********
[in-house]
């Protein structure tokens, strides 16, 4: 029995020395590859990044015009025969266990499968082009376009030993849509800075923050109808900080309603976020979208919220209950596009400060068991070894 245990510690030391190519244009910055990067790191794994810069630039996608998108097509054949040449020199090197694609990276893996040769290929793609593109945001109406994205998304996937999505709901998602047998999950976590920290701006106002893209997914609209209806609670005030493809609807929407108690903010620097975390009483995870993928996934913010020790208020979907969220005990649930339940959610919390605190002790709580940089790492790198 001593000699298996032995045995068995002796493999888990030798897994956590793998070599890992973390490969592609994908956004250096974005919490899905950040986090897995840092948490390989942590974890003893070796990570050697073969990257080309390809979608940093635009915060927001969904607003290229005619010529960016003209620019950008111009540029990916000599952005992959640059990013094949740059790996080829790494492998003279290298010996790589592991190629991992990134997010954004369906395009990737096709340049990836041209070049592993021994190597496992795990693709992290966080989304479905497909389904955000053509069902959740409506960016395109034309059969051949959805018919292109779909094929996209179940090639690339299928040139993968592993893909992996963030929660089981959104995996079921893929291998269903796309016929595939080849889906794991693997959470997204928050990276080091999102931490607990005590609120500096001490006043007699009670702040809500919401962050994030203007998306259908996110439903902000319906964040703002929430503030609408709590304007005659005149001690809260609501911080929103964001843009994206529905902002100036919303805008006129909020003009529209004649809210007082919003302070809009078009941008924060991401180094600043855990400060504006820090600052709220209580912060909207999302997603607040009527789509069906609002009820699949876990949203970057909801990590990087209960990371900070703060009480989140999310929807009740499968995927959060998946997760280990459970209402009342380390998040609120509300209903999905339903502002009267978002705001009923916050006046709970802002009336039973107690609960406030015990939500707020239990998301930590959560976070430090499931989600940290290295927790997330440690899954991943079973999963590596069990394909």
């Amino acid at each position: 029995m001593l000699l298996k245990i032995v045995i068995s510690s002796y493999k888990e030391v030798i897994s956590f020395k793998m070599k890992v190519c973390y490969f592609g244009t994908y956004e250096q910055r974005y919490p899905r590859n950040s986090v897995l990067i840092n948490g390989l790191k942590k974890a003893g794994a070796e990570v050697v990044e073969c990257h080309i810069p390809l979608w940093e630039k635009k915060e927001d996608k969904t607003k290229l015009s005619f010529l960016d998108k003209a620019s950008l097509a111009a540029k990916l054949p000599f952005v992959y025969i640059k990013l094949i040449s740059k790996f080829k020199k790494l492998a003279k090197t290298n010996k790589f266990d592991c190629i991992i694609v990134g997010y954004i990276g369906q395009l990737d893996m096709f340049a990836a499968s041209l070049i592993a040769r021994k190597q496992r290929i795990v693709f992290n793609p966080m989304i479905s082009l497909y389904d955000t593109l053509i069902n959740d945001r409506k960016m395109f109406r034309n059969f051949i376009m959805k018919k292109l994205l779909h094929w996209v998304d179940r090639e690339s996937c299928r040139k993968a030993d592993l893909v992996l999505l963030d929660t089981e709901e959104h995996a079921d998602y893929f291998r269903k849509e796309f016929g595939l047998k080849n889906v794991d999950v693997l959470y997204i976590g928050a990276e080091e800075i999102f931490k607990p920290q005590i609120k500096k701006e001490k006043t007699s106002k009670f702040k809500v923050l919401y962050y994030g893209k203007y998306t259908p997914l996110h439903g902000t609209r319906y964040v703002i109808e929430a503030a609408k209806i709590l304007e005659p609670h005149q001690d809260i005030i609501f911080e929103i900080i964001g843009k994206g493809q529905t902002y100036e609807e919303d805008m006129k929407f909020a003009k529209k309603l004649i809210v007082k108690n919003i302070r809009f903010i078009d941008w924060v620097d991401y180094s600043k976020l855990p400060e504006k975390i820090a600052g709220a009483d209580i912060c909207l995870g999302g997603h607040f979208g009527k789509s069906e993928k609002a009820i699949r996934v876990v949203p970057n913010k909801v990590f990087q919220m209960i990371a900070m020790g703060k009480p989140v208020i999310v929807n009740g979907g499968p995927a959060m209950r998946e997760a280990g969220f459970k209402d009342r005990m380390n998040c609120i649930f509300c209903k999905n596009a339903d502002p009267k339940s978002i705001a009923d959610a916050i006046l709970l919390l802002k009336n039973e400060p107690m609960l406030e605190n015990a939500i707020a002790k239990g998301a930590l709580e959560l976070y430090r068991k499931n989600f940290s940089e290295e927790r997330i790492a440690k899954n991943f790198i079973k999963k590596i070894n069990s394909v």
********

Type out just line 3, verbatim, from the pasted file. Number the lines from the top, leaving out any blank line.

């Amino acid at each position: 029995m001593l000699l298996k245990i032995v045995i068995s510690s002796y493999k888990e030391v030798i897994s956590f020395k793998m070599k890992v190519c973390y490969f592609g244009t994908y956004e250096q910055r974005y919490p899905r590859n950040s986090v897995l990067i840092n948490g390989l790191k942590k974890a003893g794994a070796e990570v050697v990044e073969c990257h080309i810069p390809l979608w940093e630039k635009k915060e927001d996608k969904t607003k290229l015009s005619f010529l960016d998108k003209a620019s950008l097509a111009a540029k990916l054949p000599f952005v992959y025969i640059k990013l094949i040449s740059k790996f080829k020199k790494l492998a003279k090197t290298n010996k790589f266990d592991c190629i991992i694609v990134g997010y954004i990276g369906q395009l990737d893996m096709f340049a990836a499968s041209l070049i592993a040769r021994k190597q496992r290929i795990v693709f992290n793609p966080m989304i479905s082009l497909y389904d955000t593109l053509i069902n959740d945001r409506k960016m395109f109406r034309n059969f051949i376009m959805k018919k292109l994205l779909h094929w996209v998304d179940r090639e690339s996937c299928r040139k993968a030993d592993l893909v992996l999505l963030d929660t089981e709901e959104h995996a079921d998602y893929f291998r269903k849509e796309f016929g595939l047998k080849n889906v794991d999950v693997l959470y997204i976590g928050a990276e080091e800075i999102f931490k607990p920290q005590i609120k500096k701006e001490k006043t007699s106002k009670f702040k809500v923050l919401y962050y994030g893209k203007y998306t259908p997914l996110h439903g902000t609209r319906y964040v703002i109808e929430a503030a609408k209806i709590l304007e005659p609670h005149q001690d809260i005030i609501f911080e929103i900080i964001g843009k994206g493809q529905t902002y100036e609807e919303d805008m006129k929407f909020a003009k529209k309603l004649i809210v007082k108690n919003i302070r809009f903010i078009d941008w924060v620097d991401y180094s600043k976020l855990p400060e504006k975390i820090a600052g709220a009483d209580i912060c909207l995870g999302g997603h607040f979208g009527k789509s069906e993928k609002a009820i699949r996934v876990v949203p970057n913010k909801v990590f990087q919220m209960i990371a900070m020790g703060k009480p989140v208020i999310v929807n009740g979907g499968p995927a959060m209950r998946e997760a280990g969220f459970k209402d009342r005990m380390n998040c609120i649930f509300c209903k999905n596009a339903d502002p009267k339940s978002i705001a009923d959610a916050i006046l709970l919390l802002k009336n039973e400060p107690m609960l406030e605190n015990a939500i707020a002790k239990g998301a930590l709580e959560l976070y430090r068991k499931n989600f940290s940089e290295e927790r997330i790492a440690k899954n991943f790198i079973k999963k590596i070894n069990s394909v």